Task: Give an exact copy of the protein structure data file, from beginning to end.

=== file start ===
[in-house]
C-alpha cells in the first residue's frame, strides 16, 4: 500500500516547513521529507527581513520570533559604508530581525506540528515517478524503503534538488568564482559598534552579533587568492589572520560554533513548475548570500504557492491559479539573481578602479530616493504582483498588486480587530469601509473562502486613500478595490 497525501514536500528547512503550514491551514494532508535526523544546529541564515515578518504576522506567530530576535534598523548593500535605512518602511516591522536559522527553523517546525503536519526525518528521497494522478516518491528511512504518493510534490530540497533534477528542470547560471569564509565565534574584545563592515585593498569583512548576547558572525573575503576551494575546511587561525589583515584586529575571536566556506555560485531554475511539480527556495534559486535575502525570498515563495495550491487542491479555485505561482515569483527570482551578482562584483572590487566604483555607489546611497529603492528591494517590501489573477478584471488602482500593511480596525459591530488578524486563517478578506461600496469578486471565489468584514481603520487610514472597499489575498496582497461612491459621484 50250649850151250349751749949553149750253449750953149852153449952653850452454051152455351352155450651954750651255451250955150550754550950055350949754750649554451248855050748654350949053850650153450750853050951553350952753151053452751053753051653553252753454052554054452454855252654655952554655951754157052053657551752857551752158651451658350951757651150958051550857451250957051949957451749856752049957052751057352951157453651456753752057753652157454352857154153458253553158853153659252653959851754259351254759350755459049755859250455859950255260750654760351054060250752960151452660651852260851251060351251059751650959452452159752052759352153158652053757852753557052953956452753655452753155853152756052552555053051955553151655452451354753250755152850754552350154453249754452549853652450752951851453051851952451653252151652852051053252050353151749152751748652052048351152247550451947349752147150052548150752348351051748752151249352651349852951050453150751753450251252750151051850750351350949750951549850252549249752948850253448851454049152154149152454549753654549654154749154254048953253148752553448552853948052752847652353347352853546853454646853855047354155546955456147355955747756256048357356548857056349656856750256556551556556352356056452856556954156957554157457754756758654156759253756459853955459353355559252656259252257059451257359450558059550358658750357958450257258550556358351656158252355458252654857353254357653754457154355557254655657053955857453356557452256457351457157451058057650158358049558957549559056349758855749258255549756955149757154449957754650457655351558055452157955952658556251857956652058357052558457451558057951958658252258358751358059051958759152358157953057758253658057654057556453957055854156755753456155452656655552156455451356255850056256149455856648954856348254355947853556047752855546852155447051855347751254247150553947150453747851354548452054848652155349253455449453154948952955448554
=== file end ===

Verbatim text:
[in-house]
C-alpha cells in the first residue's frame, strides 16, 4: 500500500516547513521529507527581513520570533559604508530581525506540528515517478524503503534538488568564482559598534552579533587568492589572520560554533513548475548570500504557492491559479539573481578602479530616493504582483498588486480587530469601509473562502486613500478595490 497525501514536500528547512503550514491551514494532508535526523544546529541564515515578518504576522506567530530576535534598523548593500535605512518602511516591522536559522527553523517546525503536519526525518528521497494522478516518491528511512504518493510534490530540497533534477528542470547560471569564509565565534574584545563592515585593498569583512548576547558572525573575503576551494575546511587561525589583515584586529575571536566556506555560485531554475511539480527556495534559486535575502525570498515563495495550491487542491479555485505561482515569483527570482551578482562584483572590487566604483555607489546611497529603492528591494517590501489573477478584471488602482500593511480596525459591530488578524486563517478578506461600496469578486471565489468584514481603520487610514472597499489575498496582497461612491459621484 50250649850151250349751749949553149750253449750953149852153449952653850452454051152455351352155450651954750651255451250955150550754550950055350949754750649554451248855050748654350949053850650153450750853050951553350952753151053452751053753051653553252753454052554054452454855252654655952554655951754157052053657551752857551752158651451658350951757651150958051550857451250957051949957451749856752049957052751057352951157453651456753752057753652157454352857154153458253553158853153659252653959851754259351254759350755459049755859250455859950255260750654760351054060250752960151452660651852260851251060351251059751650959452452159752052759352153158652053757852753557052953956452753655452753155853152756052552555053051955553151655452451354753250755152850754552350154453249754452549853652450752951851453051851952451653252151652852051053252050353151749152751748652052048351152247550451947349752147150052548150752348351051748752151249352651349852951050453150751753450251252750151051850750351350949750951549850252549249752948850253448851454049152154149152454549753654549654154749154254048953253148752553448552853948052752847652353347352853546853454646853855047354155546955456147355955747756256048357356548857056349656856750256556551556556352356056452856556954156957554157457754756758654156759253756459853955459353355559252656259252257059451257359450558059550358658750357958450257258550556358351656158252355458252654857353254357653754457154355557254655657053955857453356557452256457351457157451058057650158358049558957549559056349758855749258255549756955149757154449957754650457655351558055452157955952658556251857956652058357052558457451558057951958658252258358751358059051958759152358157953057758253658057654057556453957055854156755753456155452656655552156455451356255850056256149455856648954856348254355947853556047752855546852155447051855347751254247150553947150453747851354548452054848652155349253455449453154948952955448554